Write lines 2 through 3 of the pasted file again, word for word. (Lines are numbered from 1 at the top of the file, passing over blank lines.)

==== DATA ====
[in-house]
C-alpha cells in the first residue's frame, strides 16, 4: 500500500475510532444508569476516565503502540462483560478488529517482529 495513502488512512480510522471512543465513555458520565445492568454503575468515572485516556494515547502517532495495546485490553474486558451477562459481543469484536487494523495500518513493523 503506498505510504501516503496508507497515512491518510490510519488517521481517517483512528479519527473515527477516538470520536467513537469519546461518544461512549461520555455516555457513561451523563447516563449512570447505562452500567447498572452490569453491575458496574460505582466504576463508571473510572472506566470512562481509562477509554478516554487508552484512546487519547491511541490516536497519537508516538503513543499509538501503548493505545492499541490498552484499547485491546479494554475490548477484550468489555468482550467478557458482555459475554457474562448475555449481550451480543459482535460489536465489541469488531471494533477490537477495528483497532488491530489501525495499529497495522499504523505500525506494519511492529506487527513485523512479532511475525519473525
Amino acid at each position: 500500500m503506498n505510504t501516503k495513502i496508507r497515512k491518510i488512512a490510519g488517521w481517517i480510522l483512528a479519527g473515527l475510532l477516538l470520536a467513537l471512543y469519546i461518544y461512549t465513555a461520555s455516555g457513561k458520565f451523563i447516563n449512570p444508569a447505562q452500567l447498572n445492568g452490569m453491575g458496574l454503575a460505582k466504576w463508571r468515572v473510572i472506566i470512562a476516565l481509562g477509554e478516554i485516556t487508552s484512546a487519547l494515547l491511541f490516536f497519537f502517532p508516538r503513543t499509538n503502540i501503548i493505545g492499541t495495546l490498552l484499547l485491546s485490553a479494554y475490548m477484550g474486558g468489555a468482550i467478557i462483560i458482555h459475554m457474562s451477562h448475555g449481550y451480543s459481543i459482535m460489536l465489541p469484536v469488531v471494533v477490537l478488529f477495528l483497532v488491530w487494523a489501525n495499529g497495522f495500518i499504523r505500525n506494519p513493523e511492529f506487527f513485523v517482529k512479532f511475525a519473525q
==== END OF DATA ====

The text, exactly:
C-alpha cells in the first residue's frame, strides 16, 4: 500500500475510532444508569476516565503502540462483560478488529517482529 495513502488512512480510522471512543465513555458520565445492568454503575468515572485516556494515547502517532495495546485490553474486558451477562459481543469484536487494523495500518513493523 503506498505510504501516503496508507497515512491518510490510519488517521481517517483512528479519527473515527477516538470520536467513537469519546461518544461512549461520555455516555457513561451523563447516563449512570447505562452500567447498572452490569453491575458496574460505582466504576463508571473510572472506566470512562481509562477509554478516554487508552484512546487519547491511541490516536497519537508516538503513543499509538501503548493505545492499541490498552484499547485491546479494554475490548477484550468489555468482550467478557458482555459475554457474562448475555449481550451480543459482535460489536465489541469488531471494533477490537477495528483497532488491530489501525495499529497495522499504523505500525506494519511492529506487527513485523512479532511475525519473525
Amino acid at each position: 500500500m503506498n505510504t501516503k495513502i496508507r497515512k491518510i488512512a490510519g488517521w481517517i480510522l483512528a479519527g473515527l475510532l477516538l470520536a467513537l471512543y469519546i461518544y461512549t465513555a461520555s455516555g457513561k458520565f451523563i447516563n449512570p444508569a447505562q452500567l447498572n445492568g452490569m453491575g458496574l454503575a460505582k466504576w463508571r468515572v473510572i472506566i470512562a476516565l481509562g477509554e478516554i485516556t487508552s484512546a487519547l494515547l491511541f490516536f497519537f502517532p508516538r503513543t499509538n503502540i501503548i493505545g492499541t495495546l490498552l484499547l485491546s485490553a479494554y475490548m477484550g474486558g468489555a468482550i467478557i462483560i458482555h459475554m457474562s451477562h448475555g449481550y451480543s459481543i459482535m460489536l465489541p469484536v469488531v471494533v477490537l478488529f477495528l483497532v488491530w487494523a489501525n495499529g497495522f495500518i499504523r505500525n506494519p513493523e511492529f506487527f513485523v517482529k512479532f511475525a519473525q